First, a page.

To validate and demonstrate our Through-the-Earth capability, we developed a full-duplex MI Modem (MIM-1000) and installed it on a Pioneer 3-AT R&D robot.  Initial field trials were carried out at an abandoned coal mine in Nova Scotia, Canada, where we successfully demonstrated the robot – we call her “Maggie” – being driven and maneuvered remotely by an operator located on the mine’s surface with Maggie located in an underground mine shaft separated by over 100 feet of geological overburden. Video captured by Maggie’s onboard camera was compressed and transmitted back to the operator in real time at 2400 bps by the MIM-1000, allowing the operator to control and manipulate Maggie and her functions and to view objects of interest remotely. We’ve since trialed the system in a number of tactical operating environments in underground and in confined spaces.

The importance of this development is what it can mean to the safety of soldiers, emergency responders and law enforcement personnel, especially those who need to send a robot deep inside a building, culvert or other confined space to investigate a potential IED/EOD threat. Additionally, if you lose your RF link or break the fiber optic cable, you lose control of a very expensive piece of equipment that has to be physically recovered by personnel, who are then exposed to whatever threat may be in there. We want to keep those folks out of that danger area. 

With the existing UAVs and other unmanned vehicles currently available is it difficult to change the technology on them like upgrading the video with a newer camera? Are most UAVs built to allow for modular upgrades?

To answer the first part of the question, not necessarily. Today’s unmanned vehicles are continually evolving. Users and developers alike are always looking at ways of improving what their unmanned vehicles can deliver, whether it’s a UAV or a UGV. This goes to better cameras, new sensors, lighter components, more efficient power supplies. The list goes on. Modular upgrades are preferred simply because you don’t want to have to modify or reengineer your platform every time there is a new payload to integrate. That involves time and money and of course risk. Industry specific interface standards are well defined for the same reason. So if you can provide a modular solution that can be “plugged-in” with as little NRE as possible that is obviously the best way to go.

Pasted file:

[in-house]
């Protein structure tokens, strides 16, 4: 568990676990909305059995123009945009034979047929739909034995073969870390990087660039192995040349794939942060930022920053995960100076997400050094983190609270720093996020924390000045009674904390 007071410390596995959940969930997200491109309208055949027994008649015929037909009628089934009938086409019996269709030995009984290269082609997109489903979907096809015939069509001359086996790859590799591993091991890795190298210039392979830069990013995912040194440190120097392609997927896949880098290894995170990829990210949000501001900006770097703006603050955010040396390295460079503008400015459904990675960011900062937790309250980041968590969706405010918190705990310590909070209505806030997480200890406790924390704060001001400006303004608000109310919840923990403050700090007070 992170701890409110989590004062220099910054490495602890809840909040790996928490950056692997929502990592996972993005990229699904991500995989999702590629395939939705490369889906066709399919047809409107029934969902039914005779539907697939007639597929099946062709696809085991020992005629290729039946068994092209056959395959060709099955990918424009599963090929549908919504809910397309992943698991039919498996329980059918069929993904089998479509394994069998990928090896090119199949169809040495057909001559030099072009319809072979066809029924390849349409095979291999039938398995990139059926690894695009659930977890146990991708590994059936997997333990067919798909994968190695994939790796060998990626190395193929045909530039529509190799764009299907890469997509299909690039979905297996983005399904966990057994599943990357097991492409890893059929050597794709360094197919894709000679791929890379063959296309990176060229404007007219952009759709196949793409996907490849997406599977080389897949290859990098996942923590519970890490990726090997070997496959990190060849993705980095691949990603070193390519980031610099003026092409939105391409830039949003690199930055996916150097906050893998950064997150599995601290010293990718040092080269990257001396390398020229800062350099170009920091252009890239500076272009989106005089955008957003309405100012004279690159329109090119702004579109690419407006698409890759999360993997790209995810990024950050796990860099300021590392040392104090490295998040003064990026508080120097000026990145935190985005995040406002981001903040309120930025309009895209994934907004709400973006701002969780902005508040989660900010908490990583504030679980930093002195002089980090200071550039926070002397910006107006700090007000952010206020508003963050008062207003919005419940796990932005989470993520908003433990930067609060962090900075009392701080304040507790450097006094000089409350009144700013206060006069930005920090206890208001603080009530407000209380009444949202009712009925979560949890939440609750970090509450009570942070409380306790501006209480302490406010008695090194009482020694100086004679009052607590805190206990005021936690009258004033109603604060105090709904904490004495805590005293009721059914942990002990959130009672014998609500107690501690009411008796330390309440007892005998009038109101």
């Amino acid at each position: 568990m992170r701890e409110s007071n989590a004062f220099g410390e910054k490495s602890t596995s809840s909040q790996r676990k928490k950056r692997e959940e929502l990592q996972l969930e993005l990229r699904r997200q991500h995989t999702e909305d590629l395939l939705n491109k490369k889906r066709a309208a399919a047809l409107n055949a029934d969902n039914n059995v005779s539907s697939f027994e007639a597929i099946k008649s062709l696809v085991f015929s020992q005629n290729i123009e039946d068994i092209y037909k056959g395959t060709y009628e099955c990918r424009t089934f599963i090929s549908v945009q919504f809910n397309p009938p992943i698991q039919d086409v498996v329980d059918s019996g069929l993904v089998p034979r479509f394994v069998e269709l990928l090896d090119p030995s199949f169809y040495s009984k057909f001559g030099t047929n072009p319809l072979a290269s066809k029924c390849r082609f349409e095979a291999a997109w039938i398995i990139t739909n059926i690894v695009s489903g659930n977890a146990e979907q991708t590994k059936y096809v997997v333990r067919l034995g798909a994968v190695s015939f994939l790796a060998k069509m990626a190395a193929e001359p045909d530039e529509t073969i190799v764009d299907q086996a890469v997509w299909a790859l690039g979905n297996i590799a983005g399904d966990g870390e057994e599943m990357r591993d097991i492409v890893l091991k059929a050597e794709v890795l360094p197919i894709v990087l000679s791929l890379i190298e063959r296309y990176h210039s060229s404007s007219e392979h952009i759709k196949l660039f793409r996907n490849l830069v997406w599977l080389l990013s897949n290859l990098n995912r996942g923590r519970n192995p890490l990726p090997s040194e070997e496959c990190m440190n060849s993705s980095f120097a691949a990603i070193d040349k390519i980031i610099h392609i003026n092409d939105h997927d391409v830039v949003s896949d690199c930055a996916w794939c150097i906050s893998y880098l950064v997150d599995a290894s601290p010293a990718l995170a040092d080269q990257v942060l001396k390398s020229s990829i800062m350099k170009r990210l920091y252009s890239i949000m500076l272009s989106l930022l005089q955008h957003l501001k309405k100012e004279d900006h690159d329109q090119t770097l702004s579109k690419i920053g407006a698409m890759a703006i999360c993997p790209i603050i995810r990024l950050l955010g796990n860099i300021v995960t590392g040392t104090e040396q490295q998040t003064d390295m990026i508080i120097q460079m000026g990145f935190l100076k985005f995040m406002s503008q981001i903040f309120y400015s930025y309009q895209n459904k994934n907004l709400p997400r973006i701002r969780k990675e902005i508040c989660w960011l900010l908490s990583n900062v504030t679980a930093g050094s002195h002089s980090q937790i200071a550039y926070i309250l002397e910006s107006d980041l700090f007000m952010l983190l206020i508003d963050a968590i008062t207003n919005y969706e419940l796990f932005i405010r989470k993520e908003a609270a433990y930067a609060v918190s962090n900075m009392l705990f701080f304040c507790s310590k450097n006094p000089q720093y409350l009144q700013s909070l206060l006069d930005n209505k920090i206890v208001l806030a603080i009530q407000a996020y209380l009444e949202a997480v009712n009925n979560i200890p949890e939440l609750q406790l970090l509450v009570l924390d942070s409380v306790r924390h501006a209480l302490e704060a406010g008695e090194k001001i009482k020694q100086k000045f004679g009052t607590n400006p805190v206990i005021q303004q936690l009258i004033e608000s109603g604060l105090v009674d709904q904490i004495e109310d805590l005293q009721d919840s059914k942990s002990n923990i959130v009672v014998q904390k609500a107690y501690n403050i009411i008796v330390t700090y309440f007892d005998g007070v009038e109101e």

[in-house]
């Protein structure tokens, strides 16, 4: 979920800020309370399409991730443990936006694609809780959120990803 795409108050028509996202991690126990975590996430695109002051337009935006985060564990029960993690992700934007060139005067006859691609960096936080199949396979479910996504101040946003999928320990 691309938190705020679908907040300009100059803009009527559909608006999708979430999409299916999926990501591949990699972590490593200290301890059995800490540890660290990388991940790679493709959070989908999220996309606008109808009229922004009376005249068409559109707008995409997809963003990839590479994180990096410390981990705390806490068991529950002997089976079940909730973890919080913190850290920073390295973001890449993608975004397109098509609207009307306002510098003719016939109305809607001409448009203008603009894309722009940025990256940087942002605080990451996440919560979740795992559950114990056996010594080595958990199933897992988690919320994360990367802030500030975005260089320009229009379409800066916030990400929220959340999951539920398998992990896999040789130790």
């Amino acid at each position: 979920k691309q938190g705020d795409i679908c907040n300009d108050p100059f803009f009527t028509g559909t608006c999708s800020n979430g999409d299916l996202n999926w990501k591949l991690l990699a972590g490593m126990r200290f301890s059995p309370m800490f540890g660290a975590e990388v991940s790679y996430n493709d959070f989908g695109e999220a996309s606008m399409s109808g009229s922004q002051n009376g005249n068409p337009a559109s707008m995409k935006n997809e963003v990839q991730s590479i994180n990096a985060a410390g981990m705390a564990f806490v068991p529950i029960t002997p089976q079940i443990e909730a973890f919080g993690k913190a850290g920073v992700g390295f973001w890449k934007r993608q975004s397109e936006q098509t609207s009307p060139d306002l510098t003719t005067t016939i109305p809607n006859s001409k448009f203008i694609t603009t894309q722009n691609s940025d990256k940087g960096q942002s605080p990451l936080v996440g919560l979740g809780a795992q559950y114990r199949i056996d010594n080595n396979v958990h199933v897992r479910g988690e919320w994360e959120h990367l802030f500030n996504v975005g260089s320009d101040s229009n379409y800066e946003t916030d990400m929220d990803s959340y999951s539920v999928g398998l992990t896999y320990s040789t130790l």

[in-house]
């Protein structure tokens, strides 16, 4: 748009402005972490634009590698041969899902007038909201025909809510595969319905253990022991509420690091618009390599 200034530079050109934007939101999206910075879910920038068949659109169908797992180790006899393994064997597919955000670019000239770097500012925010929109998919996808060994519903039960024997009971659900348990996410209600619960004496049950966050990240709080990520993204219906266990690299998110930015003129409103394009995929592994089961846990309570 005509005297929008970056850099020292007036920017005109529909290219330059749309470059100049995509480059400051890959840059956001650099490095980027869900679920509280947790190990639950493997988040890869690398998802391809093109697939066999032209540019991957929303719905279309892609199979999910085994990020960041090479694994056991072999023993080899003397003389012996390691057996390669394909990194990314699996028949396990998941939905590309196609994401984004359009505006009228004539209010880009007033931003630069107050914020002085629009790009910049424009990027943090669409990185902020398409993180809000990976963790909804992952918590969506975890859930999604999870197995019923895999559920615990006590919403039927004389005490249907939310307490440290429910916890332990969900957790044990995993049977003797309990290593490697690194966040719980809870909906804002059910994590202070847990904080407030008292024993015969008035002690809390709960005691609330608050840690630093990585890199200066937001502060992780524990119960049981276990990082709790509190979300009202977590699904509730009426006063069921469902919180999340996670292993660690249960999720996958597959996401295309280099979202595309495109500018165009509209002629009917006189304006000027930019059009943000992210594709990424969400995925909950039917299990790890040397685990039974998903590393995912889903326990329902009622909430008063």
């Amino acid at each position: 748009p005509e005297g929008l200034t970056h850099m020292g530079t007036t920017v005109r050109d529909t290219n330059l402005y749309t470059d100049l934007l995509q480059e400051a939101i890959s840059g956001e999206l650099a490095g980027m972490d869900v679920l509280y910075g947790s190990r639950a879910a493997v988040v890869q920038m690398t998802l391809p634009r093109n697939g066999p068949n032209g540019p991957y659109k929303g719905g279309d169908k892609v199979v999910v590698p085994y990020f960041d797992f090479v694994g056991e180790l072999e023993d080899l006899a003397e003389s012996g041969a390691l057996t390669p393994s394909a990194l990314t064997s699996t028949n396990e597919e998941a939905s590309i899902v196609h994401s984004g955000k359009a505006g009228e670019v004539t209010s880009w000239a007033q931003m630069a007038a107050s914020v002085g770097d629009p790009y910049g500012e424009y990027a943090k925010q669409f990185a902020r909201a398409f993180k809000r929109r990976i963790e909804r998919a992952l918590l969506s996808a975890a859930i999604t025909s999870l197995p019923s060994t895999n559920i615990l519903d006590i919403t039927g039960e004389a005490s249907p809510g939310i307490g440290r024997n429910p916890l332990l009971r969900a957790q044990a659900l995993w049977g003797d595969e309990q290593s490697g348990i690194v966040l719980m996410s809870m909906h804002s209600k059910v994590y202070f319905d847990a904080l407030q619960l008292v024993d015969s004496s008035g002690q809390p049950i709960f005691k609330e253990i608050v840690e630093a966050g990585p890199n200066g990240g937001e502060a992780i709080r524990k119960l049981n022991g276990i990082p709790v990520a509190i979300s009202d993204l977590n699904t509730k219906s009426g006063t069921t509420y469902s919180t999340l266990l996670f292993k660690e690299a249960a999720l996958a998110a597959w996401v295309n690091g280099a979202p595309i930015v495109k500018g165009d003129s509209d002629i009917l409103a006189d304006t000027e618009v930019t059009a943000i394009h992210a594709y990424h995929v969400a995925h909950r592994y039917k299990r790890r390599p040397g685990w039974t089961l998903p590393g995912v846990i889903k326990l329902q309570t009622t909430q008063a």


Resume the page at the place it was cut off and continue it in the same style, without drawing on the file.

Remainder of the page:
Looking into your crystal ball, what do you see with the future of this technology?

Ultra has been supplying MI solutions to the defence community since the early 90’s and the technology has found some very interesting and unique homes. We believe this is one of them. We are constantly looking at ways of improving and optimizing the MI channel’s capacity through the implementation of newer, advanced modulation schemes,  error correction techniques, and so on. For this application, our current focus is looking at ways to extend the range and improve the quality of the video backlink, while maintaining logistical supportability.  We are working with robot developers, vendors and the end-user community to refine and deliver this capability to CIED and EOD field operators at home and abroad.

 

About Ultra Electronics

Ultra Electronics is an internationally successful defence, security, transport and energy company with a long, consistent track record of development and growth.

Ultra businesses constantly innovate to create solutions to customer requirements that are different from and better than those of the Group’s competitors. By applying these differentiated solutions to a wide range of international platforms and programmes, Ultra has built an exceptionally broad range of niche market positions.

Ultra offers support to its customers through the design, delivery and support phases of a programme. Ultra businesses have a high degree of operational autonomy so that they may provide exceptionally agile and responsive support to customers and partners.

Operationally, the Group is organised into three divisions: 
Aircraft & Vehicle Systems, Information & Power Systems and Tactical & Sonar Systems.